Secondly, reformation means renewal. In the last analysis, this is God’s work, not ours. Note that the biblical injunctions to “be renewed” are in the passive tense. Hence the first step in renewal is not to get busy change the structures, appoint a new committee or devise some new scheme. It means rather, “Expose yourself to the life-giving Word of God. Pray that he may make the dry bones come to life. Expect great things from him; and get ready to do what he commands” (WA. Visser ‘t Hooft).

Thirdly, reformation means repentance. The first of Luther’s 95 theses runs: “When our Lord and Master Jesus Christ said ‘repent’ (Matt. 4:17), he willed the entire life of believers to be one of repentance.” This also applies to the church. The restoration or purification of the church in biblical history was always conditioned upon true repentance. This may mean a turning away from congregational-centeredness to the larger causes of God’s Kingdom. It may mean breaking away from our secularized self-concern to the needs of a hurting, bleeding world that looks for healing and hope.

Fourth, reformation can mean resurrection. For ultimately renewal is nothing less than God’s miraculous work, a veritable resurrection. This note needs to be sounded in our own denomination in many areas where there is little or no growth and especially in difficult places where the future of certain congregations is bleak. Calvin has some helpful, comforting words in this connection. “The preservation of the church is accompanied by many miracles. So we ought to keep in mind that the life of the church does not exist apart from a resurrection, yea, apart from many resurrections.”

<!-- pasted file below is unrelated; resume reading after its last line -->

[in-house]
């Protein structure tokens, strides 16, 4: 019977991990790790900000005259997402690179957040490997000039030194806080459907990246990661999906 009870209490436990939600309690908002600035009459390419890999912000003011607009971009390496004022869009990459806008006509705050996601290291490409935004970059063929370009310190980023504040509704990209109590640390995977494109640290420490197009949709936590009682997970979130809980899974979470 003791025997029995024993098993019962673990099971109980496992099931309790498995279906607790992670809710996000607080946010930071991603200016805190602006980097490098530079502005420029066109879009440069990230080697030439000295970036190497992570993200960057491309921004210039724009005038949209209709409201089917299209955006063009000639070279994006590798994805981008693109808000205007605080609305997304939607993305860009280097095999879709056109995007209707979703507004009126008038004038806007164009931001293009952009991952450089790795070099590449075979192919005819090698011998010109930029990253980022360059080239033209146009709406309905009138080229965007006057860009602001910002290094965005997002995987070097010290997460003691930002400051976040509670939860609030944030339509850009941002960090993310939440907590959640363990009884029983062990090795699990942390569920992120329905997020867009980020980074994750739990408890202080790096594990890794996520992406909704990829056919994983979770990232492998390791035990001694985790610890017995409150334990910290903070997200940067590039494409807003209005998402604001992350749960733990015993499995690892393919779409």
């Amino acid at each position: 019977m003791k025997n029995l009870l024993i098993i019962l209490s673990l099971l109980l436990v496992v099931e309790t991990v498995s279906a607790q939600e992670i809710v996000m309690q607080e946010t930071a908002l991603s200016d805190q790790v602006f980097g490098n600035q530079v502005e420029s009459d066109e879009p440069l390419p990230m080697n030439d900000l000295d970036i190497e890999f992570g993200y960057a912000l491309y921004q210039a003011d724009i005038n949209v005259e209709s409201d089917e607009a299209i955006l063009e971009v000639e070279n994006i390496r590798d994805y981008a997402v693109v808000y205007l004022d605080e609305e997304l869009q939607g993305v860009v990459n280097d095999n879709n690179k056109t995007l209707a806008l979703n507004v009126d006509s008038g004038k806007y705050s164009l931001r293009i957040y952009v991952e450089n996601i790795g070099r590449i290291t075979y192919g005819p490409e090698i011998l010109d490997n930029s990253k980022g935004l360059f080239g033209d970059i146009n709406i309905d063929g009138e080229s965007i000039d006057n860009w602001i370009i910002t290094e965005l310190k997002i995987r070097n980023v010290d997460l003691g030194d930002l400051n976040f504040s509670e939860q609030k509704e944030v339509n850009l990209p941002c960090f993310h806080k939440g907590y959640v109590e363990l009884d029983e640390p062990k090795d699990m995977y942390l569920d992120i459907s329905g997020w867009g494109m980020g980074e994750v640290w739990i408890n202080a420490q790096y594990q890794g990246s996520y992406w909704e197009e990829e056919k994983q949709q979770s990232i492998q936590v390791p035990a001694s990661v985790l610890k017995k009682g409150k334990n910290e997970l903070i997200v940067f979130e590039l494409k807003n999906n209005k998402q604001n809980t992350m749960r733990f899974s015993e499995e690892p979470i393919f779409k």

Resurrection; unlike restoration, renewal, and repentance, is not so much a requirement as a promise. It should therefore be a source of great encouragement to us to recall that the history of the church is a story of many resurrections.

II- ACCORDING TO THE WORD

In the phrase, “the church must continually be reforming itself,” nothing is said explicitly about the criterion for this reform; but the assumption is that it is the Word of God. It was stressed above that the church, as the body of Christ, has no life apart from her Lord. But Jesus Christ is only mediated to us by his word and his Spirit. This is expressed simply and beautifully in one of the earliest Swiss Reformed Confessions: The church, “whose only head is Christ, is born of the Word of God, abides in the same, and does not listen to the voice of a stranger” (Article I, The Ten Theses of Bern, 1528).